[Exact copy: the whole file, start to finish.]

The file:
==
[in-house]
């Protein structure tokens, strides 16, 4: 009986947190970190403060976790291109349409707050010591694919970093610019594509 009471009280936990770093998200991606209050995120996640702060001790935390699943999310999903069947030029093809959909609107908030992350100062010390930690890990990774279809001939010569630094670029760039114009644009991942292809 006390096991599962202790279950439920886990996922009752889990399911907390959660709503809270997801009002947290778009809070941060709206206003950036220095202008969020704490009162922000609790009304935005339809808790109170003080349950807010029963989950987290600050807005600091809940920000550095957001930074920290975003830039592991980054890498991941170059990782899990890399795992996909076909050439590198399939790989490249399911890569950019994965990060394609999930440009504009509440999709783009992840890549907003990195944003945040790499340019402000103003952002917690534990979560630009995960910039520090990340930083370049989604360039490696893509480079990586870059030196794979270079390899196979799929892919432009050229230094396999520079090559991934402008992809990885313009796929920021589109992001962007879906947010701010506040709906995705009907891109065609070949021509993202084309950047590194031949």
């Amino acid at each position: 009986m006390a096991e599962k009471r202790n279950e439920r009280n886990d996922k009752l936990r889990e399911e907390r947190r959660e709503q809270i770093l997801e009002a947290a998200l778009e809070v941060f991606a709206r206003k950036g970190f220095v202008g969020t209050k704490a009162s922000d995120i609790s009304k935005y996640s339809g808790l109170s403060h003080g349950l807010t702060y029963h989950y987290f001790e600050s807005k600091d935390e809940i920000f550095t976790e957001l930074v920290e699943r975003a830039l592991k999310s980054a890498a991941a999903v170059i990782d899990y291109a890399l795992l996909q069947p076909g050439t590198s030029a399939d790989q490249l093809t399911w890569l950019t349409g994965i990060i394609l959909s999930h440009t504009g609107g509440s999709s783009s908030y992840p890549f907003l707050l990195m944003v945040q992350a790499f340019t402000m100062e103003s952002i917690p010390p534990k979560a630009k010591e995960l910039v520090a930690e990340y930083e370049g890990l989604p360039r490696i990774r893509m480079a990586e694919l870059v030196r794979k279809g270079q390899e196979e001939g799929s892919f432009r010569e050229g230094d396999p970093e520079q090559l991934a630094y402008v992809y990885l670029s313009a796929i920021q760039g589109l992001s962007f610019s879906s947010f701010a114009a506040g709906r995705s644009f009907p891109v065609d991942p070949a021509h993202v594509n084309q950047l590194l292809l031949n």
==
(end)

[in-house]
């Protein structure tokens, strides 16, 4: 009986947190970190403060976790291109349409707050010591694919970093610019594509 009471009280936990770093998200991606209050995120996640702060001790935390699943999310999903069947030029093809959909609107908030992350100062010390930690890990990774279809001939010569630094670029760039114009644009991942292809 006390096991599962202790279950439920886990996922009752889990399911907390959660709503809270997801009002947290778009809070941060709206206003950036220095202008969020704490009162922000609790009304935005339809808790109170003080349950807010029963989950987290600050807005600091809940920000550095957001930074920290975003830039592991980054890498991941170059990782899990890399795992996909076909050439590198399939790989490249399911890569950019994965990060394609999930440009504009509440999709783009992840890549907003990195944003945040790499340019402000103003952002917690534990979560630009995960910039520090990340930083370049989604360039490696893509480079990586870059030196794979270079390899196979799929892919432009050229230094396999520079090559991934402008992809990885313009796929920021589109992001962007879906947010701010506040709906995705009907891109065609070949021509993202084309950047590194031949």
């Amino acid at each position: 009986m006390a096991e599962k009471r202790n279950e439920r009280n886990d996922k009752l936990r889990e399911e907390r947190r959660e709503q809270i770093l997801e009002a947290a998200l778009e809070v941060f991606a709206r206003k950036g970190f220095v202008g969020t209050k704490a009162s922000d995120i609790s009304k935005y996640s339809g808790l109170s403060h003080g349950l807010t702060y029963h989950y987290f001790e600050s807005k600091d935390e809940i920000f550095t976790e957001l930074v920290e699943r975003a830039l592991k999310s980054a890498a991941a999903v170059i990782d899990y291109a890399l795992l996909q069947p076909g050439t590198s030029a399939d790989q490249l093809t399911w890569l950019t349409g994965i990060i394609l959909s999930h440009t504009g609107g509440s999709s783009s908030y992840p890549f907003l707050l990195m944003v945040q992350a790499f340019t402000m100062e103003s952002i917690p010390p534990k979560a630009k010591e995960l910039v520090a930690e990340y930083e370049g890990l989604p360039r490696i990774r893509m480079a990586e694919l870059v030196r794979k279809g270079q390899e196979e001939g799929s892919f432009r010569e050229g230094d396999p970093e520079q090559l991934a630094y402008v992809y990885l670029s313009a796929i920021q760039g589109l992001s962007f610019s879906s947010f701010a114009a506040g709906r995705s644009f009907p891109v065609d991942p070949a021509h993202v594509n084309q950047l590194l292809l031949n």